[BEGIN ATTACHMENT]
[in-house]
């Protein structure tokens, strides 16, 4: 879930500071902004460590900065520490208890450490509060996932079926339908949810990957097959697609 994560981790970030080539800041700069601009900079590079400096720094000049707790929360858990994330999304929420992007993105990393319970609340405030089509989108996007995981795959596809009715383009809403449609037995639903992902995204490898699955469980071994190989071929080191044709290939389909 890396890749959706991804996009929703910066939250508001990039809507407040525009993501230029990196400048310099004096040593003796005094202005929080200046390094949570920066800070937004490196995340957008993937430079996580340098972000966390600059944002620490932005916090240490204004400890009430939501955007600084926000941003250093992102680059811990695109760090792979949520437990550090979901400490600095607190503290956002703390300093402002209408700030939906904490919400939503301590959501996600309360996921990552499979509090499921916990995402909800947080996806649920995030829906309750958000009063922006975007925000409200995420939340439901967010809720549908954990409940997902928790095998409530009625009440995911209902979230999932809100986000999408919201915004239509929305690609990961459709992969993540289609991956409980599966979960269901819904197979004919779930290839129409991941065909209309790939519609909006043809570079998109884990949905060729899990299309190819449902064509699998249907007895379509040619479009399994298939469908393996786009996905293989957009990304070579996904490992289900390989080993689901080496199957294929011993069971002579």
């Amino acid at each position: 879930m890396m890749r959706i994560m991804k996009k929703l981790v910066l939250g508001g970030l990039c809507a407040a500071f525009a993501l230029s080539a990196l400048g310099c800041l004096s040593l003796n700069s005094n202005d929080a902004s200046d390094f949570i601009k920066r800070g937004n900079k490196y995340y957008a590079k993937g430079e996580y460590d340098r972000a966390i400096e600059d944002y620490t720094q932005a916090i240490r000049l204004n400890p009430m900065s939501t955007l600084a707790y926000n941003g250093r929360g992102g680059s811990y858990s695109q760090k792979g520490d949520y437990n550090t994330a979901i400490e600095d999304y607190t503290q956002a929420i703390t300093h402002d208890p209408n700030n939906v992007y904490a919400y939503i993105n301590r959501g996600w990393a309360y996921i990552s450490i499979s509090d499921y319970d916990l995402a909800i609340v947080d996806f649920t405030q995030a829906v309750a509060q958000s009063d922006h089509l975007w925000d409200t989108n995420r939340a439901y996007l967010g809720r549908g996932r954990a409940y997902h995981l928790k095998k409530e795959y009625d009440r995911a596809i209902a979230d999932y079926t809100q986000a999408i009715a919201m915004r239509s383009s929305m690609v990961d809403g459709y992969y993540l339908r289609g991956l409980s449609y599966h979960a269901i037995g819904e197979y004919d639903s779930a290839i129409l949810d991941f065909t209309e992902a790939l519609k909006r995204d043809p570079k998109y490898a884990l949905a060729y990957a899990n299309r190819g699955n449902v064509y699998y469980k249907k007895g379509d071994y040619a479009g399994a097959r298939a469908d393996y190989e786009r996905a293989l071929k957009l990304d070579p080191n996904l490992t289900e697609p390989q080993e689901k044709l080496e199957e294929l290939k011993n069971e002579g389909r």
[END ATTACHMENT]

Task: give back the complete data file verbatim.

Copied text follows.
[in-house]
């Protein structure tokens, strides 16, 4: 879930500071902004460590900065520490208890450490509060996932079926339908949810990957097959697609 994560981790970030080539800041700069601009900079590079400096720094000049707790929360858990994330999304929420992007993105990393319970609340405030089509989108996007995981795959596809009715383009809403449609037995639903992902995204490898699955469980071994190989071929080191044709290939389909 890396890749959706991804996009929703910066939250508001990039809507407040525009993501230029990196400048310099004096040593003796005094202005929080200046390094949570920066800070937004490196995340957008993937430079996580340098972000966390600059944002620490932005916090240490204004400890009430939501955007600084926000941003250093992102680059811990695109760090792979949520437990550090979901400490600095607190503290956002703390300093402002209408700030939906904490919400939503301590959501996600309360996921990552499979509090499921916990995402909800947080996806649920995030829906309750958000009063922006975007925000409200995420939340439901967010809720549908954990409940997902928790095998409530009625009440995911209902979230999932809100986000999408919201915004239509929305690609990961459709992969993540289609991956409980599966979960269901819904197979004919779930290839129409991941065909209309790939519609909006043809570079998109884990949905060729899990299309190819449902064509699998249907007895379509040619479009399994298939469908393996786009996905293989957009990304070579996904490992289900390989080993689901080496199957294929011993069971002579």
């Amino acid at each position: 879930m890396m890749r959706i994560m991804k996009k929703l981790v910066l939250g508001g970030l990039c809507a407040a500071f525009a993501l230029s080539a990196l400048g310099c800041l004096s040593l003796n700069s005094n202005d929080a902004s200046d390094f949570i601009k920066r800070g937004n900079k490196y995340y957008a590079k993937g430079e996580y460590d340098r972000a966390i400096e600059d944002y620490t720094q932005a916090i240490r000049l204004n400890p009430m900065s939501t955007l600084a707790y926000n941003g250093r929360g992102g680059s811990y858990s695109q760090k792979g520490d949520y437990n550090t994330a979901i400490e600095d999304y607190t503290q956002a929420i703390t300093h402002d208890p209408n700030n939906v992007y904490a919400y939503i993105n301590r959501g996600w990393a309360y996921i990552s450490i499979s509090d499921y319970d916990l995402a909800i609340v947080d996806f649920t405030q995030a829906v309750a509060q958000s009063d922006h089509l975007w925000d409200t989108n995420r939340a439901y996007l967010g809720r549908g996932r954990a409940y997902h995981l928790k095998k409530e795959y009625d009440r995911a596809i209902a979230d999932y079926t809100q986000a999408i009715a919201m915004r239509s383009s929305m690609v990961d809403g459709y992969y993540l339908r289609g991956l409980s449609y599966h979960a269901i037995g819904e197979y004919d639903s779930a290839i129409l949810d991941f065909t209309e992902a790939l519609k909006r995204d043809p570079k998109y490898a884990l949905a060729y990957a899990n299309r190819g699955n449902v064509y699998y469980k249907k007895g379509d071994y040619a479009g399994a097959r298939a469908d393996y190989e786009r996905a293989l071929k957009l990304d070579p080191n996904l490992t289900e697609p390989q080993e689901k044709l080496e199957e294929l290939k011993n069971e002579g389909r």